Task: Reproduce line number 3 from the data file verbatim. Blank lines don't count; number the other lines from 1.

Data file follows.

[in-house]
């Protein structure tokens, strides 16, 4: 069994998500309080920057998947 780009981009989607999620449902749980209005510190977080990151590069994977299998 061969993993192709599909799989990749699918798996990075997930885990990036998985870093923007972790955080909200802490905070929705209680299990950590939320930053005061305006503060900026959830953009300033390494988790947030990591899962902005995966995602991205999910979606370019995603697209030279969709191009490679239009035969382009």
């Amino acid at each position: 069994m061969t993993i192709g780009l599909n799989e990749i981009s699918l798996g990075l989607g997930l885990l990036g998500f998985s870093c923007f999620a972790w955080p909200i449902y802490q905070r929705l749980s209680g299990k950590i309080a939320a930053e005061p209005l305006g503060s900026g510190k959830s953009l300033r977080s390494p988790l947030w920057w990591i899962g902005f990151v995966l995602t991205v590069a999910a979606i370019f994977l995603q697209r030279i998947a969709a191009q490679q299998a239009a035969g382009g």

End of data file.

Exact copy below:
């Amino acid at each position: 069994m061969t993993i192709g780009l599909n799989e990749i981009s699918l798996g990075l989607g997930l885990l990036g998500f998985s870093c923007f999620a972790w955080p909200i449902y802490q905070r929705l749980s209680g299990k950590i309080a939320a930053e005061p209005l305006g503060s900026g510190k959830s953009l300033r977080s390494p988790l947030w920057w990591i899962g902005f990151v995966l995602t991205v590069a999910a979606i370019f994977l995603q697209r030279i998947a969709a191009q490679q299998a239009a035969g382009g």